Augustine Tries to Understand the Trinity
One day when St. Augustine was at his wits’ end to understand and explain the Trinity, he went out for a walk. He kept turning over in his mind, “One God, but three Persons. Three Persons–not three Gods but one God. What does it mean? How can it be explained? How can my mind take it in?”
And so he was torturing his mind and beating his brains out, when he saw a little boy on the beach. He approached him to see what he was doing. The child had dug a small hole in the sand. With his hands he was carrying water from the ocean and was dumping it in the little hole. St. Augustine asked, “What are you doing, my child?”
The child replied, “I want to put all of the water of the ocean into this hole.”
St. Augustine asked, “But is it possible for all of the water of this great ocean to be contained in this little hole?”
And then it dawned on Augustine, “If the water of the ocean cannot be contained in this little hole, then how can the Infinite Trinitarian God be contained in your mind?”
Bored Monks on Rainy Afternoons
There is one other problem people can have with the Trinity: that the word never appears in the Bible. Now that doesn’t sound good, and it’s given rise to the legend of the Trinity as the invention of some cloister-bound theologians with too much time on their hands. The story goes that the Bible knows only a simple, boiled-down monotheism, but that with some ingenuity, wild speculation and a whole lot of philosophical rigamarole, the church managed to cook up this knotty and perplexing dish, the Trinity. That just isn’t how the history goes, though.
The apostle Paul, for example, didn’t show any sign of struggle to confess “that Jesus Christ is Lord, to the glory of God the Father” (Phil 2:11). You don’t see a cloudy ignorance of the Father, Son and Spirit in A.D. 50 which is all cleared up by A.D. 500. And while later church theologians would use philosophical terms and words not seen in the Bible (like Trinity), they were not trying to add to God’s revelation of himself, as if Scripture were insufficient; they were trying to express the truth of who God is as revealed in Scripture. Particularly, they were trying to articulate Scripture’s message in the face of those who were distorting it in one way or another—and for each new distortion a new language of response was needed.
Confession to A Person?
Some years ago the Court of Appeal of British Columbia, Canada, was hearing a case about a man accused of arson. During his trial in a lower court a microphone had picked up something he had murmured under his breath – ‘O God, let me get away with it just this once.’ The judge of that court had ruled that this incriminating remark was not admissible as evidence, since it was not (in his view) a public utterance, but a private conversation between two persons – the accused and God.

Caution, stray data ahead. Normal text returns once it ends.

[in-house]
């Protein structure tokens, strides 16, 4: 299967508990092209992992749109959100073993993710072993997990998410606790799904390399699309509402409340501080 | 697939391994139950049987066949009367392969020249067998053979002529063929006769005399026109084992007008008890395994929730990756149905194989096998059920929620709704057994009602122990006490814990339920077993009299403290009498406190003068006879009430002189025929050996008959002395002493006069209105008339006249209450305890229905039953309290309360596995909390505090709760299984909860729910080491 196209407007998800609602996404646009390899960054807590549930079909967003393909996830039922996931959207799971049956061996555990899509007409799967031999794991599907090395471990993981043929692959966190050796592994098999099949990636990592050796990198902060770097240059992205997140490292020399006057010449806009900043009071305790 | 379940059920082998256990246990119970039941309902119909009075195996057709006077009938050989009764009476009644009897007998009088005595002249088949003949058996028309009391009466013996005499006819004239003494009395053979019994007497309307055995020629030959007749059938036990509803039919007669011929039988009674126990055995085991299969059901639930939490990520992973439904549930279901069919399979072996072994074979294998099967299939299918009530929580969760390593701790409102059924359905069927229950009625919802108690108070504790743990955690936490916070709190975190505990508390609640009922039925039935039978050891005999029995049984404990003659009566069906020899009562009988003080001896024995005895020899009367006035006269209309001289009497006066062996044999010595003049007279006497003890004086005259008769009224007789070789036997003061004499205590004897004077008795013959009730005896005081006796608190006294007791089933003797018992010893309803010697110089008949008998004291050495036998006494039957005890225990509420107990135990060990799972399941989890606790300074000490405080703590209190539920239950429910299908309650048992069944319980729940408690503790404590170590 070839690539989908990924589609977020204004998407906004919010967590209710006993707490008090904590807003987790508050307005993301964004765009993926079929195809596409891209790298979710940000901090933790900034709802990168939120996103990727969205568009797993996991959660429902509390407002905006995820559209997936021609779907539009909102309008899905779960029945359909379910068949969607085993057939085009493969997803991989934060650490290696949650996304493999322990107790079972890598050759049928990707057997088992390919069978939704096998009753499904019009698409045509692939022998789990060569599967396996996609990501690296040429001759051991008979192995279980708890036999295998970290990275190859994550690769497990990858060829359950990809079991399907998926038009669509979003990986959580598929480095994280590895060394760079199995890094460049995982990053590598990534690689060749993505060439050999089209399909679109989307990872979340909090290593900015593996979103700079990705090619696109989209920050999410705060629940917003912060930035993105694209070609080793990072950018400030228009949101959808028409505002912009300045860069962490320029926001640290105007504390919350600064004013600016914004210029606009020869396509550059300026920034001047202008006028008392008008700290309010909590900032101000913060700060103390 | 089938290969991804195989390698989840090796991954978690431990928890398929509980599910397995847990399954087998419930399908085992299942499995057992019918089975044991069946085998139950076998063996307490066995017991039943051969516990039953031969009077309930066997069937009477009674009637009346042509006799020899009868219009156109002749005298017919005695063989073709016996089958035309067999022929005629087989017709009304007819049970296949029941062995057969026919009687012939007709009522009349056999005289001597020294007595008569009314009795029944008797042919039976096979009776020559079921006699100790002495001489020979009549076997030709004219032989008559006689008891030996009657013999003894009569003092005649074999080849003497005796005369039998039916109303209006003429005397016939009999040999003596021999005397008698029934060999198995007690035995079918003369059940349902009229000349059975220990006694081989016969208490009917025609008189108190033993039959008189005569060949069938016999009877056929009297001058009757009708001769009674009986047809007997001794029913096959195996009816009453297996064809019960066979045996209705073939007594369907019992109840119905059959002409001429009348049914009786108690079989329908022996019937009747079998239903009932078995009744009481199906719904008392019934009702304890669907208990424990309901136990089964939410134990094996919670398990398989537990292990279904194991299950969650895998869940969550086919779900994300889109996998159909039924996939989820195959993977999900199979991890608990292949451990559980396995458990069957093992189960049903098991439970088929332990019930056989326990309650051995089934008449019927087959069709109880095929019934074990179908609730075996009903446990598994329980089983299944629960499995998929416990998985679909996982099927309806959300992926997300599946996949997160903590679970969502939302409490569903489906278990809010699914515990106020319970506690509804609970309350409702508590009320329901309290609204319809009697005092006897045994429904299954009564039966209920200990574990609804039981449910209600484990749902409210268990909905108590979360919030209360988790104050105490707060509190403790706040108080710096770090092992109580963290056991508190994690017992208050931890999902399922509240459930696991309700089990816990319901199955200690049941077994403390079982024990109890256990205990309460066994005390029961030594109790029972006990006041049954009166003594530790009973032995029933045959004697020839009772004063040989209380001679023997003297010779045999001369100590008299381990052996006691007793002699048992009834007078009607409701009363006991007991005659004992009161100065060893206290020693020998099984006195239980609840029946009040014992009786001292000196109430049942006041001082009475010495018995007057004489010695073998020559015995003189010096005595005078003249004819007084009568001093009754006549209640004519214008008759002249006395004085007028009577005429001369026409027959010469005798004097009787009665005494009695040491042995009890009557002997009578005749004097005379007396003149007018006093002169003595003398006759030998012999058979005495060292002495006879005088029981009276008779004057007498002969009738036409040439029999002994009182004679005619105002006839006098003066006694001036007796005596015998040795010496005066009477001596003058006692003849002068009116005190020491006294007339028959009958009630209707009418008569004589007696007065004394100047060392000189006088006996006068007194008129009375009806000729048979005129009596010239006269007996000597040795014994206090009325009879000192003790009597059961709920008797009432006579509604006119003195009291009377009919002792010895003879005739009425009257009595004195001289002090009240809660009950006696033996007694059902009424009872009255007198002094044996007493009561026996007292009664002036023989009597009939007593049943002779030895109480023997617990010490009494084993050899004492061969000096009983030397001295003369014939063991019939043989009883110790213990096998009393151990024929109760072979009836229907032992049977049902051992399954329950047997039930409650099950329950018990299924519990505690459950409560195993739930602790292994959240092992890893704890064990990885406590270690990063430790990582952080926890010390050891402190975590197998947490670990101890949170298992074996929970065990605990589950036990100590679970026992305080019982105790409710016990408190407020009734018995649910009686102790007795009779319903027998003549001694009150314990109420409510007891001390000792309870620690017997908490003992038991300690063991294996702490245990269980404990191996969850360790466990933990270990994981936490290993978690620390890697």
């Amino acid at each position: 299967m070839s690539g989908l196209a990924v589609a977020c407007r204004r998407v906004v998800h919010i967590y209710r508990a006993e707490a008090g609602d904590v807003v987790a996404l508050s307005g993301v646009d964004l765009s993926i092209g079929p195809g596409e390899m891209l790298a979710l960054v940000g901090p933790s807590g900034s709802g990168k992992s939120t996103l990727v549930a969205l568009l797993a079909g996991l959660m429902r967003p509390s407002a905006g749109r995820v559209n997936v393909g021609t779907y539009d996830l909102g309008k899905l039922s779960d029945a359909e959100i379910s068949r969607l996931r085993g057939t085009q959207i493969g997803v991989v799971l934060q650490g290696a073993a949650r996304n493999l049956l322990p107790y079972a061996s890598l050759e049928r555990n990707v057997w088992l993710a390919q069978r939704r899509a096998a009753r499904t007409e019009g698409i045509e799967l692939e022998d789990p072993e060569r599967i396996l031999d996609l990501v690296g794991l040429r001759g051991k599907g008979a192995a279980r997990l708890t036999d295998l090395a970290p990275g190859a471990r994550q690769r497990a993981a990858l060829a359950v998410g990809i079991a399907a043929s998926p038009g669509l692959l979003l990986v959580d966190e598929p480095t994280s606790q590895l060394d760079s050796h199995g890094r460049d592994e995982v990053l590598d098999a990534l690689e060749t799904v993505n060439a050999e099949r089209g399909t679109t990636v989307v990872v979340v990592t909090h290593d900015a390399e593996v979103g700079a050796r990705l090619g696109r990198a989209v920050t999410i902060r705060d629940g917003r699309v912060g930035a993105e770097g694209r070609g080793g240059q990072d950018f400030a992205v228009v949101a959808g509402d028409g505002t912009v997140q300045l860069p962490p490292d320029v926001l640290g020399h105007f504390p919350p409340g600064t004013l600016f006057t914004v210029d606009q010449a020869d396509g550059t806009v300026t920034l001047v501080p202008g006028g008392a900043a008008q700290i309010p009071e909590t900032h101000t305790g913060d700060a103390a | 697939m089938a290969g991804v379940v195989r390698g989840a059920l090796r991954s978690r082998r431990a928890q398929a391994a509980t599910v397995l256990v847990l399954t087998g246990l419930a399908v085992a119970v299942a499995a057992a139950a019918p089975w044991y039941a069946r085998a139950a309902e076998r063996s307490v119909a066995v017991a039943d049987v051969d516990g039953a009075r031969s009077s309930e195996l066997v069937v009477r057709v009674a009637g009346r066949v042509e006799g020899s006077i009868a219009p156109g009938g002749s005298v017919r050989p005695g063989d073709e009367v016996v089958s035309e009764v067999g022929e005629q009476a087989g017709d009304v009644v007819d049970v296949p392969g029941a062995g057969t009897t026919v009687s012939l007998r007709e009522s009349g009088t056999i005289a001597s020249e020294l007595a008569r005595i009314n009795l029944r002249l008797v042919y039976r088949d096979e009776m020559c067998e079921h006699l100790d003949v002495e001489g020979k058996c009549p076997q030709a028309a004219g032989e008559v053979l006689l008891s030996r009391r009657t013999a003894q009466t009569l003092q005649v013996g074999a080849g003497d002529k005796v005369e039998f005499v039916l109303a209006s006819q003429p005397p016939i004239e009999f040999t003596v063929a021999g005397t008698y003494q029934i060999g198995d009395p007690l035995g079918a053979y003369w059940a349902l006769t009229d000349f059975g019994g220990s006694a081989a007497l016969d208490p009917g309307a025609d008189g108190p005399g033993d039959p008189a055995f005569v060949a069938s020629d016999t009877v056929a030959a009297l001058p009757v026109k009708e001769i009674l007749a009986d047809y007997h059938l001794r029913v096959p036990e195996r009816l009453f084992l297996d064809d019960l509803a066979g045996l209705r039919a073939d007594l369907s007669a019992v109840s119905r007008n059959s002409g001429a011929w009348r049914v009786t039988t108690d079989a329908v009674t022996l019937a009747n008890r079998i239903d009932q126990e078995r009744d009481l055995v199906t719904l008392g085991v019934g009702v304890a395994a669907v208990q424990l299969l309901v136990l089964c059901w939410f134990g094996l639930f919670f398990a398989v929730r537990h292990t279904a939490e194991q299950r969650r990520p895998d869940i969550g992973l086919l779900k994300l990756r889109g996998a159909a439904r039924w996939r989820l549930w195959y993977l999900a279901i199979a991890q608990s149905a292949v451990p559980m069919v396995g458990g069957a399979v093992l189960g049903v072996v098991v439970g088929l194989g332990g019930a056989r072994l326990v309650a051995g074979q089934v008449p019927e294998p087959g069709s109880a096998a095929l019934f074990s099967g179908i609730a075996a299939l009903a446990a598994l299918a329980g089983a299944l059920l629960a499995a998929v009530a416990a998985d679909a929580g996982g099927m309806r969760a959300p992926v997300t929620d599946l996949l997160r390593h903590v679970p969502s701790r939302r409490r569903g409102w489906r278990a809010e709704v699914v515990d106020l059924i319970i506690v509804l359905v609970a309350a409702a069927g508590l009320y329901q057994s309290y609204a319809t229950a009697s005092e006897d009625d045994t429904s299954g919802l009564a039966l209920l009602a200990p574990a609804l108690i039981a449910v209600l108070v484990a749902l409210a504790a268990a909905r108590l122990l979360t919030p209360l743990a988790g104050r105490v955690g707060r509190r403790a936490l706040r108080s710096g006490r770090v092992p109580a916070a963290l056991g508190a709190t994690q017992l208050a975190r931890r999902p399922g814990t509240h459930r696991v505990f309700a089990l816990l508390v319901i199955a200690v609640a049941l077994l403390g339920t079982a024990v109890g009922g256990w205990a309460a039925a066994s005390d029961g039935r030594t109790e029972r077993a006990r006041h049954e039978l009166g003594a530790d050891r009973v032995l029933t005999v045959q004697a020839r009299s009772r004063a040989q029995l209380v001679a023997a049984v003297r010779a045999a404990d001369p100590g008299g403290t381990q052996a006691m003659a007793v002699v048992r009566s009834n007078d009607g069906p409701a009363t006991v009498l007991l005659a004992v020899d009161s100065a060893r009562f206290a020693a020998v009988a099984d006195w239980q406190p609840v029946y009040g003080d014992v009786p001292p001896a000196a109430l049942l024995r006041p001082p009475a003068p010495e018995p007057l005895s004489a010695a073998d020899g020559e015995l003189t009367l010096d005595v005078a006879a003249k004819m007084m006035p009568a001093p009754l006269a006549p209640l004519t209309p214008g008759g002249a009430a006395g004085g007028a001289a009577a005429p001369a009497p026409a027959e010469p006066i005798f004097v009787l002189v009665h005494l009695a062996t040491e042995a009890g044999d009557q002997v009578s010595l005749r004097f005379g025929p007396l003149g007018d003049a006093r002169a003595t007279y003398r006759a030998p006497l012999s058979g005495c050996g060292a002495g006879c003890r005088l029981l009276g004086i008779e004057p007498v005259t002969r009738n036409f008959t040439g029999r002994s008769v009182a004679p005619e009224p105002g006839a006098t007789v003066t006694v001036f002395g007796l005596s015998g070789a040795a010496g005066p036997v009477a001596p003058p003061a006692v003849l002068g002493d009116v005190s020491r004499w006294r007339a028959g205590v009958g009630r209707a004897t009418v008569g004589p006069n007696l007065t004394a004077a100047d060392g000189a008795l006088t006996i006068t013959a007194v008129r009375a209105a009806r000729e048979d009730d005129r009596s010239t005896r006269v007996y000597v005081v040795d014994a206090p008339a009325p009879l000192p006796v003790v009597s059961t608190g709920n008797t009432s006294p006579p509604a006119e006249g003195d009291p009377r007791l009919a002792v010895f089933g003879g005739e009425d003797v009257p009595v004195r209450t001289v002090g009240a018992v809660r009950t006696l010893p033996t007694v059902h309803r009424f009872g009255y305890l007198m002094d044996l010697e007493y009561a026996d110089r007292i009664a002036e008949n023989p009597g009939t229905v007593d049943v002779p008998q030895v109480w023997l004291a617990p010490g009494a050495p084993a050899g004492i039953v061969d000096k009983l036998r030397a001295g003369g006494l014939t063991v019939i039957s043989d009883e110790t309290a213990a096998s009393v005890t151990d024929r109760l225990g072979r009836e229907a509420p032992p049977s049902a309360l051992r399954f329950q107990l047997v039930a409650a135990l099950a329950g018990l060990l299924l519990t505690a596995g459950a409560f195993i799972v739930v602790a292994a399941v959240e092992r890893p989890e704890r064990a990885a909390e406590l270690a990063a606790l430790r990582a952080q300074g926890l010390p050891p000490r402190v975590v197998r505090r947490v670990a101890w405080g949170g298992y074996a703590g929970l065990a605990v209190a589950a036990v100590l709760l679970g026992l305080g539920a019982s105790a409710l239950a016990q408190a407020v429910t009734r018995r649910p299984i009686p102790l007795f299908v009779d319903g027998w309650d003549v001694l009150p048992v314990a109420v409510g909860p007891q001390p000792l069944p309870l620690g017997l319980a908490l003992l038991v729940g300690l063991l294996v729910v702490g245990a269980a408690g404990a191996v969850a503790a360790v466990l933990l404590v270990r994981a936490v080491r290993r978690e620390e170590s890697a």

The Appeal Court, however, now ruled against this judgement, on the grounds that ‘God is not a person’. When this story was reported in the Guardian newspaper, the reporter added his own twist to the verdict: he suggested that Christians should agree with the judgement of the Appeal Judges since they believe that ‘God is not one person but three’.
The Earliest Known Uses of the Trinity
Many of us are aware that the Trinity is not specifically referred to in scripture, though it would eventually become accepted among all major branches of the Christian faith as an authentic interpretation of the role of the Threefold nature of God spoken of in scripture.
But when did the church begin to speak of the Father, Son, and Holy Spirit? It turns out it was led by a few Church Fathers (Patristics) who were trying to articulate the Threefold nature of God as they experienced in both the Old and New Testaments.
The first known use of the term was by Bishop Clement of Rome in 96 AD, in an oath he gave: “as God lives, and as the Lord Jesus lives, and as the Holy Spirit lives.” Later in the middle of the Third Century, Ignatius and Justin Martyr used the threefold term in the same way. Just a bit under 100 years later, the church father Tertullian coined the term “Trinity” or “Trinitatis” in Latin, meaning the three in one.
Stuart Strachan Jr.
“He Stood For The Trinitarian Doctrine”
At the beginning of the fourth century, in Alexandria in the north of Egypt, a theologian named Arius began teaching that the Son was a created being, and not truly God. He did so because he believed that God is the origin and cause of everything, but is not caused to exist by anything else. “Uncaused” or “Unoriginate,” he therefore held, was the best basic definition of what God is like. But since the Son, being a son, must have received his being from the Father, he could not, by Arius’s definition, be God.